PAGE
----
Chapters

## Covariance Definition

**mathematical meaning**can help you understand when to use them and why.Covariance is a measure of the directional relationship between two numerical variables. In other words, it measures how strong one variable follows the

**directional movement**of another variable.

Definition | Example | |

Covariance | Calculation of how the means of two variables move together | If the price of bread increases, the price of jam also increases |

Covariance can be either positive or negative. The table below summarizes how you can **interpret** variance.

Covariance | Interpretation |

Positive | Two variables move in the same direction |

Negative | Two variables move in opposite directions |

Covariance is a statistic that is often used in finance. This is a result of its ability to reliably measure whether **two stocks** will move in the same direction.

## Covariance Formula

Recall that in statistics, you have a** population** and a sample. The differences between the two are listed in the table below.

Population | Sample | |

Definition | Includes all the things you want to measure | Is a subset of the population you want to study |

Example | All the posts on a social media platform | A sample of 5,000 posts on a social media platform |

Size | Usually very large because it includes all the things you want to study | Relatively smaller than the population, should be representative of the population |

Measures | Population parameter | Sample statistic |

In this case, we have two formulas for the covariance. The** formula** for the population covariance is:

The **sample covariance**, on the other hand, is calculated as below.

The variables in the formula are explained in the table below.

Variable | Description |

The ith value of x (for example, the 2nd measured value of x) | |

The ith value of y corresponding to the ith value of x | |

The sample mean of x | |

The sample mean of y | |

n | The sample size |

## Covariance versus Correlation

Many people get a bit confused on the differences between covariance and correlation. Recall that the correlation coefficient is a measure of** the strength** of a linear relationship between two variables. The table below summarizes both.

Equation | Definition | Example | |

Correlation | The measure of the strength of the linear relationship between two variables | The correlation between rain and tourism is strong | |

Covariance | Direction two variables move with each other | The covariance between rain and tourism is negative, meaning as rain goes up tourism goes down |

The correlation of a variable can also tell us the direction of movement of two variables. For example, if there is a negative correlation, it indicates the same thing as a negative covariance: as one variable moves, the other variable moves in the **opposite direction**. However, the main difference is that the correlation tells us about the strength of the relationship. While we may know that two variables move in opposite directions with the covariance, we cannot tell how strong this relationship is.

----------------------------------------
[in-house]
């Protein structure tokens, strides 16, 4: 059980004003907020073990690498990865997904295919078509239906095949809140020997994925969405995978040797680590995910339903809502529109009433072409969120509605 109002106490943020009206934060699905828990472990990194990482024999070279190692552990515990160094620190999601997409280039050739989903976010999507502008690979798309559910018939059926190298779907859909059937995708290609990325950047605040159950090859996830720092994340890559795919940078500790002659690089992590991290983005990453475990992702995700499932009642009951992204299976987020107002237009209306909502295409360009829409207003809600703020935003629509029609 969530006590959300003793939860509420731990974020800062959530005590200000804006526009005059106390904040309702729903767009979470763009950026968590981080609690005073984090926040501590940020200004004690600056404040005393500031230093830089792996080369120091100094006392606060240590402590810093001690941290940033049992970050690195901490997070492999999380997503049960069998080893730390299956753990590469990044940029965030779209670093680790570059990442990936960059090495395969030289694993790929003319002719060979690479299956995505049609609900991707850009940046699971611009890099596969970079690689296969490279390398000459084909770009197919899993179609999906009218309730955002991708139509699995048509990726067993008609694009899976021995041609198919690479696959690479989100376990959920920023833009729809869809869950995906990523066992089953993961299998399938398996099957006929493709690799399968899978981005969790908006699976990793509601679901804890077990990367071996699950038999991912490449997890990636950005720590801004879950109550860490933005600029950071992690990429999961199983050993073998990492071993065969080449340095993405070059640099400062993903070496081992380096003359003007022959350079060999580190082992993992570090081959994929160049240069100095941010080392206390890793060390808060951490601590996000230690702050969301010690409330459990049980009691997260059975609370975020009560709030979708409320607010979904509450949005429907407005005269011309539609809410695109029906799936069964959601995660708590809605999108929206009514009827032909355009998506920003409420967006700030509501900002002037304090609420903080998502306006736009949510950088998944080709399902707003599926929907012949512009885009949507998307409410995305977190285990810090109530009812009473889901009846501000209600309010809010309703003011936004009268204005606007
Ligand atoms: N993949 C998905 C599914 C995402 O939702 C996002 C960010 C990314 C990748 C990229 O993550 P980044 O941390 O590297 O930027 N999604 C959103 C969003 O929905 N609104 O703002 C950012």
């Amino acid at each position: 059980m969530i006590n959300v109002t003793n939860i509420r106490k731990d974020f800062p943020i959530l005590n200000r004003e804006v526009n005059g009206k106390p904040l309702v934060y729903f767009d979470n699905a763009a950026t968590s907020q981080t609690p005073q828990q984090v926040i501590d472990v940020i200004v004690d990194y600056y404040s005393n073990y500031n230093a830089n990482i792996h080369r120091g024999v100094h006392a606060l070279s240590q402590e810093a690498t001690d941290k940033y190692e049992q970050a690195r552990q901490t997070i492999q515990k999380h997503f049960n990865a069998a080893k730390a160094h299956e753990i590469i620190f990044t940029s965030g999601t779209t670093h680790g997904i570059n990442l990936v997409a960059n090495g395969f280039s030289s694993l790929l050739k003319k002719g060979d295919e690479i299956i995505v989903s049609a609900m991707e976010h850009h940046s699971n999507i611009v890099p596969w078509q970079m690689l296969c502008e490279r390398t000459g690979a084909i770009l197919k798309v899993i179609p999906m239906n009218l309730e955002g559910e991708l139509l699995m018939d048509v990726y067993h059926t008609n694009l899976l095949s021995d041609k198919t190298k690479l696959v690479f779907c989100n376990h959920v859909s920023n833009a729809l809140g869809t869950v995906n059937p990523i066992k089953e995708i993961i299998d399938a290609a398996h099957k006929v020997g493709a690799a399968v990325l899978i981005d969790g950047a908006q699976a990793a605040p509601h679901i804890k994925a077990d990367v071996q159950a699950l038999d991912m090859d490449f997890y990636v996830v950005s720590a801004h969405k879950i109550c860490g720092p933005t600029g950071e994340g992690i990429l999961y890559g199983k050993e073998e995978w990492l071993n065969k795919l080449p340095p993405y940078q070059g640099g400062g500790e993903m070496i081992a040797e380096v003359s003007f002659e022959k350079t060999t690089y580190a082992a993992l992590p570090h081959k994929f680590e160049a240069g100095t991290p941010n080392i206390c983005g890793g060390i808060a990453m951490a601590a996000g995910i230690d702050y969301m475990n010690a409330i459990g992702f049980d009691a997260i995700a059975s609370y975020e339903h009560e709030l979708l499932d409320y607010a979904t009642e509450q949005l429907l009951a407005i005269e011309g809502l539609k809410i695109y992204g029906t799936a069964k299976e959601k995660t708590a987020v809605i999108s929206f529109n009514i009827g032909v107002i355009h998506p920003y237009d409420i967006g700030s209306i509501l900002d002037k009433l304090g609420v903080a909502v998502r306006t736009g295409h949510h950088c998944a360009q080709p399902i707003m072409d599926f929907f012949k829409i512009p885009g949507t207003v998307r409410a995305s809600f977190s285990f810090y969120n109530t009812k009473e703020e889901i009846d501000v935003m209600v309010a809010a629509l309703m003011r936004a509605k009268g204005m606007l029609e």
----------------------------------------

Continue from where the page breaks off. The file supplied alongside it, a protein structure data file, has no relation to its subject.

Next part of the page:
The correlation, on the other hand, can give us an idea if the relationship between two variables is weak or strong.

## Problem 1

The following data set is from a bicycle company. The company is interested in understanding the relationship between their bike sales and the amount they’ve spent on ads around the city. Given the following data set, calculate the covariance using the formulas provided earlier in this section. Then,** interpret** the graph provided using the covariance you have calculated.

Bike Sales | Ad Expenditure |

5 | 10 |

10 | 50 |

16 | 100 |

18 | 160 |

25 | 150 |

35 | 200 |

24 | 220 |

## Solution to Problem 1

Recall that there are two possible formulas we can use to **calculate** the covariance. Since we do not have data on all of the bikes ever sold by the company, we need to use the sample covariance.

The first thing you will need to do is calculate the mean of both variables, which is done below.

Next, you will have to subtract this mean from each variable and then** multiply** these two subtracted values together.

-14 | -117 | 1640 |

-9 | -77 | 694 |

-3 | -27 | 81 |

-1 | 33 | -33 |

6 | 23 | 137 |

16 | 73 | 1166 |

5 | 93 | 464 |

Total | 4150 |

Next, plug it back into the equation

Since the covariance is **positive**, we can say with certainty that ad expenditure and bike sales move together. As ad expenditure increases, so do bike sales.

## Problem 2

Given the following graph, interpret the relationship between the two variables given. Next, describe the** difference** between the covariance and correlation.

## Solution to Problem 2

In order to interpret the graph, let’s take a look at the covariance and correlation.

- Covariance:
**692** - Correlation:
**0.89**

The first thing we notice is that they both have the same sign: both are **positive**. The covariance and correlation of two variables will always have the same sign, as the correlation is simply the covariance divided by the multiplied standard deviations of x and y. Since the standard deviation is always positive, we can see how the covariance determines the sign of the correlation coefficient.

This means that both numbers can tell us about the directional relationship simply by knowing whether they are positive or negative. The difference between covariance and correlation, however, is that the correlation can also tell us** how strong** this directional relationship is. These two variables have a correlation coefficient of 0.89, which is a very high correlation. Therefore, we can say that not only do these variables move in the same direction, but that this movement is highly predictable.

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